Matching the YO headings to a scale that takes into account the business requirements – support, security, privacy, access, funding etc – is the next step.

One final thought for this post.

We no longer live in a single device world. All of us have multiple devices that we interact with at home, at work and on our person. Just as we should be looking for answers to BYOD, so too should we be thinking devices – plurals rather than singulars. Part of the BYOD discussion needs to discuss what different devices should be used for and why. Some devices lend themselves to the personal parts of our work others are explicitly part of the work we do, and in this sense different devices should be treated differently. A tablet should not be treated the same way as a laptop, desktop or a smartphone – they should each have their own place and purpose in the strategy.


I don’t think you get mobile…

It’s a little late and I should be in bed with a book, but instead my face is lit up from the glow of my iPad as I succumb to the need to write down my thoughts.

A friend posted an article titled “Why Mobile Will Dominate the Future of Media and Advertising“. After reading it I had to stop and pause. Something was amiss and then i thought “I don’t think they understand mobile”.

I agree that mobile is the next big thing. It is the latest and greatest technology and it has created a new marketplace. It’s also created new opportunities and new business models. It is a change agent – and that’s the crucial bit that seems to be missing – change! Mobile = change.

It’s a new paradigm and it requires new methods. I like the phrase – what happened in the past is no longer a reliable guide to the future – it sums up what mobile is and what it represents.

So when they state:

“consumers are spending 10% of their media attention on their mobile devices while the medium only commands a mere 1% of total ad-spend … “dying” print medium attracts only about 7% of media-time, but still captures an astonishing 25% of the total U.S. ad-spend, with print receiving 25-times more ad money than mobile.”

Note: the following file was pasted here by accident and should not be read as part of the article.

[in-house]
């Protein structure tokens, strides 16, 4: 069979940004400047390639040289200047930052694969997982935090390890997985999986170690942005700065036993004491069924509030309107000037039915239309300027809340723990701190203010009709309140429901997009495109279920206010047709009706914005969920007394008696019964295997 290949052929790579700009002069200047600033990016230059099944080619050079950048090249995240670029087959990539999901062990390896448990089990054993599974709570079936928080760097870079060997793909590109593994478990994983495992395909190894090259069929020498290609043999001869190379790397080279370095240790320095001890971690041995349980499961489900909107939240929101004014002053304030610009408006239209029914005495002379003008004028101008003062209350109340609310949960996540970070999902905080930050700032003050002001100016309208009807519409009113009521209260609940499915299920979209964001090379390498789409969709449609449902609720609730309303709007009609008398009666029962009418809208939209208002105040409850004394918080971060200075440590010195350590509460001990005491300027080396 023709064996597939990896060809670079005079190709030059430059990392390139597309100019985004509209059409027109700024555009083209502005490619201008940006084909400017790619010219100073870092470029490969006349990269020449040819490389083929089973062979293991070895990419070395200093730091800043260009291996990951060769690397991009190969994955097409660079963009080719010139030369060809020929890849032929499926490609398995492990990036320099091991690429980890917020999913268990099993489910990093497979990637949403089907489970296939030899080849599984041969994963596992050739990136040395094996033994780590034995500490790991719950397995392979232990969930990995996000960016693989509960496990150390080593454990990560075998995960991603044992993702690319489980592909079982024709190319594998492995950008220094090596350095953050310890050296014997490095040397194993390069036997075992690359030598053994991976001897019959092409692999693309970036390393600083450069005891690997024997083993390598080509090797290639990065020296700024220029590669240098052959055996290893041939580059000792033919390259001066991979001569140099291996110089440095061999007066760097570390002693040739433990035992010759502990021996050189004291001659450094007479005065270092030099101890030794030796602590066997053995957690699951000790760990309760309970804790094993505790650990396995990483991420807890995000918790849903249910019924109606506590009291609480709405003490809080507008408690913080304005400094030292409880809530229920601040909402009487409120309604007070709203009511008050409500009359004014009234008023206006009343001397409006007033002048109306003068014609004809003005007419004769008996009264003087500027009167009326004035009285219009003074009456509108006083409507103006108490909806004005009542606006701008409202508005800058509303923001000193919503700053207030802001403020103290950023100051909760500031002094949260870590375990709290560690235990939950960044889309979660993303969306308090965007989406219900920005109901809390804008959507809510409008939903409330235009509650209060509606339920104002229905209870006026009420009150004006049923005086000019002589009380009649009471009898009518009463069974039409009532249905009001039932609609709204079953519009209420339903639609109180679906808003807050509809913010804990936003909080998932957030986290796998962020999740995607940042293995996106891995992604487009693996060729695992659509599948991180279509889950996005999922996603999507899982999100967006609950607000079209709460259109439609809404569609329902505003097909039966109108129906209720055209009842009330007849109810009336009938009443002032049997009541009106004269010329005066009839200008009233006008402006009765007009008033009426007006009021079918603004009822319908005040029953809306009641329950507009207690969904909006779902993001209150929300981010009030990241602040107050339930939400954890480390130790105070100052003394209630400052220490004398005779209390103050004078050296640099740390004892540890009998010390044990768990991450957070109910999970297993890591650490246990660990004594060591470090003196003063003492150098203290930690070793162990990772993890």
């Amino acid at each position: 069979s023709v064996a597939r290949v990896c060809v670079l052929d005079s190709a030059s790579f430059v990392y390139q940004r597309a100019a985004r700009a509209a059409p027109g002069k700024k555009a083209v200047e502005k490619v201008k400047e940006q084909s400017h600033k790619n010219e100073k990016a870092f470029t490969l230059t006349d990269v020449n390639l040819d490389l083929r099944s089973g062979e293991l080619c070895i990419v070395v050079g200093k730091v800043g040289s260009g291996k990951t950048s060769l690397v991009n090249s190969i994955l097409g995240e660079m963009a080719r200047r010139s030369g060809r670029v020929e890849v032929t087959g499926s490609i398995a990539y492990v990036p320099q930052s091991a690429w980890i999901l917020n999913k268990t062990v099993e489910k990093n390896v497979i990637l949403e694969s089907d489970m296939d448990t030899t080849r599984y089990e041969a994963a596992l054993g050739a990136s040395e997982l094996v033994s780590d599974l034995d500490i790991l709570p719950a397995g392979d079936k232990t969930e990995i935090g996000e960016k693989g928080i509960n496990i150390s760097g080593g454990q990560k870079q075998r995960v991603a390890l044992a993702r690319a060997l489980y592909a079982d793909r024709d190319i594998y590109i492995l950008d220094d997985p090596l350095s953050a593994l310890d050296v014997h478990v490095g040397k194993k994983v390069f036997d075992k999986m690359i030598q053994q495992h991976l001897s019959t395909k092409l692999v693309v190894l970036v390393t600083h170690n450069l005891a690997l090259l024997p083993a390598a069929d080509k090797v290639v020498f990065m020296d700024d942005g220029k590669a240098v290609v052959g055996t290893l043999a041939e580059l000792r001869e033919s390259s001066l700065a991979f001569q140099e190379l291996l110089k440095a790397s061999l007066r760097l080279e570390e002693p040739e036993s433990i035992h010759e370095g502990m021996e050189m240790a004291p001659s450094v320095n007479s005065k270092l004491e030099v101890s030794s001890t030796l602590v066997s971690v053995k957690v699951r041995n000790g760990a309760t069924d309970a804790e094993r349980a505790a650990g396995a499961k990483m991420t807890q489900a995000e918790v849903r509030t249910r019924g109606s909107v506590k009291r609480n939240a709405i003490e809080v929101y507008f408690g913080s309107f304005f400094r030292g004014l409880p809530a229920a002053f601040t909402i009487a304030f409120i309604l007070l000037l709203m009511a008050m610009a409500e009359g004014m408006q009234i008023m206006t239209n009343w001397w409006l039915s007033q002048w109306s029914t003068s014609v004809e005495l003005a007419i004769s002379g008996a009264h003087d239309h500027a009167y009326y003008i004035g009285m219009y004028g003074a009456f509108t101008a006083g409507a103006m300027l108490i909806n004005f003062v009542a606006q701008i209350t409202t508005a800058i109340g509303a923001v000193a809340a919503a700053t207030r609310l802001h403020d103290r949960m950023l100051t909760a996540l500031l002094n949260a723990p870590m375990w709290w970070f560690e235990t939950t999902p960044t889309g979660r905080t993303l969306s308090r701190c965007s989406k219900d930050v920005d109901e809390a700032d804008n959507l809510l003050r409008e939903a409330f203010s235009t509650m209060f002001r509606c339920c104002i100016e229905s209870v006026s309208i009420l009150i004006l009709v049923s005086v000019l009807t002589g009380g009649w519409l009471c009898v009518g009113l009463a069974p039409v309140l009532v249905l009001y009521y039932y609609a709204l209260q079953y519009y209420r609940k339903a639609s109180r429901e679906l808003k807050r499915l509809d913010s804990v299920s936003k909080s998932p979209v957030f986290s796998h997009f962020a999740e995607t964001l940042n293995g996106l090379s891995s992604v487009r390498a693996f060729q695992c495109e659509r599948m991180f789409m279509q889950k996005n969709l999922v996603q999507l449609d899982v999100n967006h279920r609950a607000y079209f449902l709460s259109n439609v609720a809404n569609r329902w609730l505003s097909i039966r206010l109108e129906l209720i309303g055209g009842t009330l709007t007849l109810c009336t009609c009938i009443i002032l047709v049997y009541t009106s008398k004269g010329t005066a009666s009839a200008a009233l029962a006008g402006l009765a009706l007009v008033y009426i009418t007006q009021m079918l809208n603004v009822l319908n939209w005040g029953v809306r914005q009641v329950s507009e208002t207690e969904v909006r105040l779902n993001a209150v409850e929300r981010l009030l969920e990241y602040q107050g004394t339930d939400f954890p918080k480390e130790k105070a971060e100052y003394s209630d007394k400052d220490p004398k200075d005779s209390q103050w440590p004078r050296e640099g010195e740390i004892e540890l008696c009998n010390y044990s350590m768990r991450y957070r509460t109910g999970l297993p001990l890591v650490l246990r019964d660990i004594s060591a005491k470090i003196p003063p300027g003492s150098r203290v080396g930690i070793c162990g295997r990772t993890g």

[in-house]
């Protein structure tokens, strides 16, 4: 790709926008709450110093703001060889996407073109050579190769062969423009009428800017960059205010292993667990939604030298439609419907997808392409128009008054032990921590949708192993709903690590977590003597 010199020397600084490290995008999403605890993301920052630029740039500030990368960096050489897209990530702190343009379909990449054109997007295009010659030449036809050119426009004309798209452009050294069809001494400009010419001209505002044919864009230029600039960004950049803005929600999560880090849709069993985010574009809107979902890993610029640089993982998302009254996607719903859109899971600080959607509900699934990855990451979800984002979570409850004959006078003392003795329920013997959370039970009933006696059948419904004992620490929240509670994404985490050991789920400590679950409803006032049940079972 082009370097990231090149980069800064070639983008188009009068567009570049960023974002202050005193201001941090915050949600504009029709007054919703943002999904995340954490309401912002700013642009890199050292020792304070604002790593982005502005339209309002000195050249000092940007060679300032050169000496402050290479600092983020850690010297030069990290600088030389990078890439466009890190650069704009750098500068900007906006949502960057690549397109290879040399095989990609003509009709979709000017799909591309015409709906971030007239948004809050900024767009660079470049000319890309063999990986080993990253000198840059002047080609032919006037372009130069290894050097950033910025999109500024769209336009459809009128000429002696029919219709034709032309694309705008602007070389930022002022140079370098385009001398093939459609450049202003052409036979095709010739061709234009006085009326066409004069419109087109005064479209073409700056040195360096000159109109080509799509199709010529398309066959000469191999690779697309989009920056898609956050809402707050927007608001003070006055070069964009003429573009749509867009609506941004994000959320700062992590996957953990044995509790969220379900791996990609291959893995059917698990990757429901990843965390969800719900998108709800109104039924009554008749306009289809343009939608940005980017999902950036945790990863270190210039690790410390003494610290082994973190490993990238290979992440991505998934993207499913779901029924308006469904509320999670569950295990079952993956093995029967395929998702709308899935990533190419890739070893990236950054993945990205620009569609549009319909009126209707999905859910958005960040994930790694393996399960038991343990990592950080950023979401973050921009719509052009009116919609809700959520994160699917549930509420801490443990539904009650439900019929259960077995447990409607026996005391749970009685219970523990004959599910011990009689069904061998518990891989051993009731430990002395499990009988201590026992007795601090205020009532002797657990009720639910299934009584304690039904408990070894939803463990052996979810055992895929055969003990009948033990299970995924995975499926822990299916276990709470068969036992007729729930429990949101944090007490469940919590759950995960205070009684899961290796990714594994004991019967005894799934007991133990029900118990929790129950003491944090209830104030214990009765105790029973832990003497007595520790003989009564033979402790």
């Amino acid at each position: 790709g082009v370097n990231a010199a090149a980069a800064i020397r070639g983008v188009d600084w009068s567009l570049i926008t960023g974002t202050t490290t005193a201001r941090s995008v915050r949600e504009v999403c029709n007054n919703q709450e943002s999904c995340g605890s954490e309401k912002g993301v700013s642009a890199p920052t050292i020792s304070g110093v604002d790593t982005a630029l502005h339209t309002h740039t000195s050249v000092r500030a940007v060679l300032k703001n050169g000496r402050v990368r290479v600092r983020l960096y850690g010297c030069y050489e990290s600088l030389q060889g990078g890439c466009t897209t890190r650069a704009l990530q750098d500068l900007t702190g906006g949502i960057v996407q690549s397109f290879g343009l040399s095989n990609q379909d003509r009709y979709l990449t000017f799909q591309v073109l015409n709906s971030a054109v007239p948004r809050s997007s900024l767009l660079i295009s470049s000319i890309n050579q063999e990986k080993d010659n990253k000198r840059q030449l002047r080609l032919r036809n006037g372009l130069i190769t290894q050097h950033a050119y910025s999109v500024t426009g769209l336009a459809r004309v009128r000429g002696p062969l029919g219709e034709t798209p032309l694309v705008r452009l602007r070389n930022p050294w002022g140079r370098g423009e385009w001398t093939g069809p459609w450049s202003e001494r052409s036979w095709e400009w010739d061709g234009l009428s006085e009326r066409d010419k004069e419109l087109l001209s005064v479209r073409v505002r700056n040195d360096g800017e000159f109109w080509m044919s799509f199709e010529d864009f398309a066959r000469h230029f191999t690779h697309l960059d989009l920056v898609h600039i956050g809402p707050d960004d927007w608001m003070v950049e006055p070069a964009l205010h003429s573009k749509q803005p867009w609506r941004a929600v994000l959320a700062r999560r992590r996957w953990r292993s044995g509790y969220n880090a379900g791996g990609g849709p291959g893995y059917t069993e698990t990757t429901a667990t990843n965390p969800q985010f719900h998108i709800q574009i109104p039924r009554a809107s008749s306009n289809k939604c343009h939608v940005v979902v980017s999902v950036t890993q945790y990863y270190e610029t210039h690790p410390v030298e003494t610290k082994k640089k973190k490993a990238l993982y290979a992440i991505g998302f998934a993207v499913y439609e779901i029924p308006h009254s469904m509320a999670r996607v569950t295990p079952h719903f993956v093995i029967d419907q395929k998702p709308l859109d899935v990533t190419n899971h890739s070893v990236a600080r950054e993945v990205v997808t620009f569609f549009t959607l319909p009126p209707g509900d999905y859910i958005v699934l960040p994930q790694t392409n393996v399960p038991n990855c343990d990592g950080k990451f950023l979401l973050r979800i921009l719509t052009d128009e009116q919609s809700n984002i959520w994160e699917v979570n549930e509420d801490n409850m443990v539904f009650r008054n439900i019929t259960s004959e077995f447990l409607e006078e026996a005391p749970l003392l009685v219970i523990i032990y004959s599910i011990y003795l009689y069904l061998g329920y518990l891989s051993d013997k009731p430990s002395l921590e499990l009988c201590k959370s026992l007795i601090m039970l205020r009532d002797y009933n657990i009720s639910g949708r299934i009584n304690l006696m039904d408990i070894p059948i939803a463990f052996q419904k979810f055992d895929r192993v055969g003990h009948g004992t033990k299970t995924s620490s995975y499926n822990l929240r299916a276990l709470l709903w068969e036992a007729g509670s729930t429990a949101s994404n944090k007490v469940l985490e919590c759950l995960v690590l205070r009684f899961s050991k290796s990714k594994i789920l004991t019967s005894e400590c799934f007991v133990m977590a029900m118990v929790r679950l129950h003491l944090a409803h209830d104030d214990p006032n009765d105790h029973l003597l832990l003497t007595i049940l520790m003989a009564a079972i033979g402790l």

I don’t think they’ve comprehended the change required to engage with mobile. It’s not the same medium as print and you cannot follow the traditional “whack an ad on it” model, because it won’t work.

Mobile has created a marketplace and an audience – but it’s new, and it requires new ways of thinking and acting. I really don’t think that traditional advertising works in mobile. Consumers might have been willing to suffer through it before, simply because they had no choice and no control of the platform. With mobile they do and unless there is a tangible benefit advertising will just get in the way. And if you piss people off in a mobile space, you’ve pissed them off in their personal space, in their home and to their face! You may as well have peed on their rug.

Mobile marketing will require investment – not in pretty pictures, glossy magazine spreads or CGI heavy commercials. No, you will need to invest in your customers, in your product and in the experience your service provides – exactly the platform that mobile provides…. Funny that 🙂

6 Billion Mobile Connections by the end of 2011

Wireless Intelligence, the research arm of the trade group GSMA,  is forecasting about 6.07 billion connections by the close of the year. While it may sound like an outlandish prediction you do have to remember that the UN is already saying there are 5.2 billion users.

Mobile is huge and there is massive growth predicted for the Asia Pacific region which will account for 50 percent of world wide connections by year-end.